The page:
A real estate purchase in Israel represents a significant investment, often fraught with complex bureaucratic procedures, particularly for overseas buyers who are unfamiliar with the complex financial, taxation and legal processes involved. These may be very different from other countries, which is why only a specialized property lawyer is qualified to advise you.
Below are some of the crucial points to bear in mind as you begin your search for a residential property in Israel.
1. Title deeds: In Israel, the apartment title may only be registered under the owner’s name in the Tabu (land registry) when the building’s process of construction is certified as complete, which also includes the division of said building into “lots”, with each apartment being registered as a separate unit in legal record. Prior to that time, there are a range of legal formulae and stages, so it is crucial to ascertain and guarantee that it will be possible to transfer and register full title of ownership in your own name once all the procedures are in place.
2. Surveyor’s report: Generally speaking, in Israel, a property is sold “as is”, which means that the contract of sale stipulates that the buyer has viewed it and deemed it suitable “as is”. Moreover, the party selling it is under no obligation to produce a surveyor’s report and it is entirely up to the buyer to conduct an inspection, if desired, this being entirely at his or her own expense.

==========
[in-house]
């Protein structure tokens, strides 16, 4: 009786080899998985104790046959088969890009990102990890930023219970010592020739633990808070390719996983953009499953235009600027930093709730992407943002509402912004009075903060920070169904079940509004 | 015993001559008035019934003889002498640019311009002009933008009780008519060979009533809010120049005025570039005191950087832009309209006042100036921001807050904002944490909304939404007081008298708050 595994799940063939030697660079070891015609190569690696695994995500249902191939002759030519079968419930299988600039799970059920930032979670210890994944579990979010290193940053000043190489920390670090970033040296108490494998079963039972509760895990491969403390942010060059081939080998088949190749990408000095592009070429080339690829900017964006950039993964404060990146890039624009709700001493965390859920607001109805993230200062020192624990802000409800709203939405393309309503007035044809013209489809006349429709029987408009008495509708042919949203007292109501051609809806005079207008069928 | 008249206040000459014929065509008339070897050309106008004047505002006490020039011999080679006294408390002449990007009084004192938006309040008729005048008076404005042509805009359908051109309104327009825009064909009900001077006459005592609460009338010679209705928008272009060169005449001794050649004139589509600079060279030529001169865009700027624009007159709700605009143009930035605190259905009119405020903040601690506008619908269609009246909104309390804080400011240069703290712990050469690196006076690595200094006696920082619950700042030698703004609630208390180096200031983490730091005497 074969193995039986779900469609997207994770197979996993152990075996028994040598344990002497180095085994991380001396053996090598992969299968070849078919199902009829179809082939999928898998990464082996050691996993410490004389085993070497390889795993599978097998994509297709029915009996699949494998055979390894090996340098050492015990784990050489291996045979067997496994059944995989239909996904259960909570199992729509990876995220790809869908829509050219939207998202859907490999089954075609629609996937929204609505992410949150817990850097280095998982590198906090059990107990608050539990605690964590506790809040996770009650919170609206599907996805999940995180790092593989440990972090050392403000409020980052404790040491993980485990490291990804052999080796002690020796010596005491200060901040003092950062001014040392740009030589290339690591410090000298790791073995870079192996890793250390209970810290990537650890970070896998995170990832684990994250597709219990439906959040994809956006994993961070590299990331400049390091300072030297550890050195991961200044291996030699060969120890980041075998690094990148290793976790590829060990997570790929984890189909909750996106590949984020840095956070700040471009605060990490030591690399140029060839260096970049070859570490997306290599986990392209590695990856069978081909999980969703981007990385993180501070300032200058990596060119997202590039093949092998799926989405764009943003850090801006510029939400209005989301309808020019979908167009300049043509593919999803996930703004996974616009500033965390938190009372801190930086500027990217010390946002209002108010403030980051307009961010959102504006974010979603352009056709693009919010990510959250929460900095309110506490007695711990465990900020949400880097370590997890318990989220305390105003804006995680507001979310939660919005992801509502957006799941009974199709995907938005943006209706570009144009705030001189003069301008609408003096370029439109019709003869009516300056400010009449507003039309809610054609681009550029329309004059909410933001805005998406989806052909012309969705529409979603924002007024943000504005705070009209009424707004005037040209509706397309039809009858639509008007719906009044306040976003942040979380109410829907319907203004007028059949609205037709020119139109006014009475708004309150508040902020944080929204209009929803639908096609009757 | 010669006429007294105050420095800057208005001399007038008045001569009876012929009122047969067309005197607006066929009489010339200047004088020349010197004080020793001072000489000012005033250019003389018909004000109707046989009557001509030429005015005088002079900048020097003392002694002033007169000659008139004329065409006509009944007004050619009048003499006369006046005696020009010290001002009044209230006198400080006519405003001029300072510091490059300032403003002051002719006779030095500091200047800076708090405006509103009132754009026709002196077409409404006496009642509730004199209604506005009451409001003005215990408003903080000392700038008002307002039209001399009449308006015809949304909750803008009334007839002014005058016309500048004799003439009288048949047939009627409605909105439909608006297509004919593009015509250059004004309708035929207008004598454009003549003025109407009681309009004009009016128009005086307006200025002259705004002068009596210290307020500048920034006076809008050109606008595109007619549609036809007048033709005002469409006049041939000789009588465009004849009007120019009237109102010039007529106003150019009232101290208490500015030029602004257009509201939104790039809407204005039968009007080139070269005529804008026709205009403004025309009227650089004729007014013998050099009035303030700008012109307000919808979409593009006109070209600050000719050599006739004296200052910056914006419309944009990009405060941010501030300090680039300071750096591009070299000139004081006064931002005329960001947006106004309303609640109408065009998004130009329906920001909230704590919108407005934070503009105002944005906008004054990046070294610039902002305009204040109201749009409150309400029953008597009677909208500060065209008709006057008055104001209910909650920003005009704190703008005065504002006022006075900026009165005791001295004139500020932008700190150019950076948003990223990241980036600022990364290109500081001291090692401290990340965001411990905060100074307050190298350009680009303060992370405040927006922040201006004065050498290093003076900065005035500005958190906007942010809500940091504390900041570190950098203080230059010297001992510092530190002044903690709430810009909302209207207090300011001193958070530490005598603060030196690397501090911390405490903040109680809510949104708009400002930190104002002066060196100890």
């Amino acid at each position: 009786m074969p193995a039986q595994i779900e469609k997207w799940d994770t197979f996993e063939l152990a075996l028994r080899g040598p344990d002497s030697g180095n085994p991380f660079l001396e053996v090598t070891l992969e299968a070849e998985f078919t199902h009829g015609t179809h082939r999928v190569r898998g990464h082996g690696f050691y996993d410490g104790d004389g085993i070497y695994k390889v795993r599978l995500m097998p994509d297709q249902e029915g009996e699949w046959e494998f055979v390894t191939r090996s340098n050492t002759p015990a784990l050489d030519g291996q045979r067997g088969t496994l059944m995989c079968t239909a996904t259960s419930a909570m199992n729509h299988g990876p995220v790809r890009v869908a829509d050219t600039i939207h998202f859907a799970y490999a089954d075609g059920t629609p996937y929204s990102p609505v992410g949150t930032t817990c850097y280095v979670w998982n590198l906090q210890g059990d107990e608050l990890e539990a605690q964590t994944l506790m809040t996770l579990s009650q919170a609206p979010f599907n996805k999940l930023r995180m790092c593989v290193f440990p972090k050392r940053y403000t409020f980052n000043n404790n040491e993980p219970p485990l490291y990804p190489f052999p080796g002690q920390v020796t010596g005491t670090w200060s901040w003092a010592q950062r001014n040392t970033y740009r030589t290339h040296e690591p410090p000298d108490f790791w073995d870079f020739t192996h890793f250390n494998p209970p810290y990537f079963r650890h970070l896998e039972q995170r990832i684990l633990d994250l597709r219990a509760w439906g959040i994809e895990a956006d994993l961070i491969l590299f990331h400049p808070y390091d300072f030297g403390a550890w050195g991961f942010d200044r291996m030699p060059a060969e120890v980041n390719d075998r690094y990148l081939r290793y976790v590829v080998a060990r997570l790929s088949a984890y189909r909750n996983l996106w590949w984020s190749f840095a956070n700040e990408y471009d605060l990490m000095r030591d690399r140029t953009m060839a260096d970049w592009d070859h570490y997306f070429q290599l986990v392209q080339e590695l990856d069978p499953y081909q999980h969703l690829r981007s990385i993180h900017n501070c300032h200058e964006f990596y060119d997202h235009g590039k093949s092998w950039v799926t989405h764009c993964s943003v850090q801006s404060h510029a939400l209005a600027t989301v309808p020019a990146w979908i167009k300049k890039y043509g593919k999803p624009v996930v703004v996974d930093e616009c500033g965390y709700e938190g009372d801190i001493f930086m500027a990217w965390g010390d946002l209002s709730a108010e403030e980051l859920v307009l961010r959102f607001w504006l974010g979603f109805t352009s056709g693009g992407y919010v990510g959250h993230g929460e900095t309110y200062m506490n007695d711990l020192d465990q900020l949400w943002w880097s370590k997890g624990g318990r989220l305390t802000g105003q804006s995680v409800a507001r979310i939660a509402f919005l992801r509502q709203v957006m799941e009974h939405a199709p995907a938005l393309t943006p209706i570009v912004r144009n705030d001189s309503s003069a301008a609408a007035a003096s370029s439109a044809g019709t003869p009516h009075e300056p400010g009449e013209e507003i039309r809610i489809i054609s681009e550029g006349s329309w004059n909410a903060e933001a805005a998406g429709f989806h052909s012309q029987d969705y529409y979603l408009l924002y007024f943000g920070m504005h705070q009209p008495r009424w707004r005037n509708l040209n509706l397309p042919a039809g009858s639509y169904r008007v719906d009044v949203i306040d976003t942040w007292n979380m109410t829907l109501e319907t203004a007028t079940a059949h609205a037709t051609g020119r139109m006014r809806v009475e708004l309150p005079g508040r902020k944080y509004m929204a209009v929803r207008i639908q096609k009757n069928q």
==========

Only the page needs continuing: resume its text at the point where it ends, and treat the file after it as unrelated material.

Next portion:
3. Ancillary costs: You should be aware that the stated price is always “net to the vendor”. When purchasing an apartment in Israel, one should allow add-ons, including the agent’s commission, any work to be undertaken, the lawyer’s conveyancing fee, and property acquisition tax (equivalent to recording rights, in France) as well as banking, title registration and other documentation fees. Please note that the 2014 fiscal reform modified property acquisition tax brackets and tax concessions on personal real estate purchase.
4. Financing – bank loans and mortgages: Generally speaking, in Israel, the initial signed contract of sale will be the sole contract involved. A contract of purchase is completely binding – there is no suspension or waiver clause, and it obligates you to payment in full. However, please be aware that options and conditions for terms of loan in Israel are restricted and closely regulated under law. It is therefore advisable to explore financing and apply for a preliminary mortgage loan approval at the bank prior to signature of a contract. This may predicate an engineer’s inspection and adjuster’s valuation of the property in question as well as approval from the bank’s legal department. These also act as precautionary measures in order to prevent any unpleasant surprises upon completion.
The legal process relating to real estate purchase in Israel entails up-to-date knowledge of the pertinent regulations and laws. By consulting an expert lawyer who is highly specialized in this field, you can be sure you can address all the issues that might arise during the process of purchase.
Yaël Hagege Maruani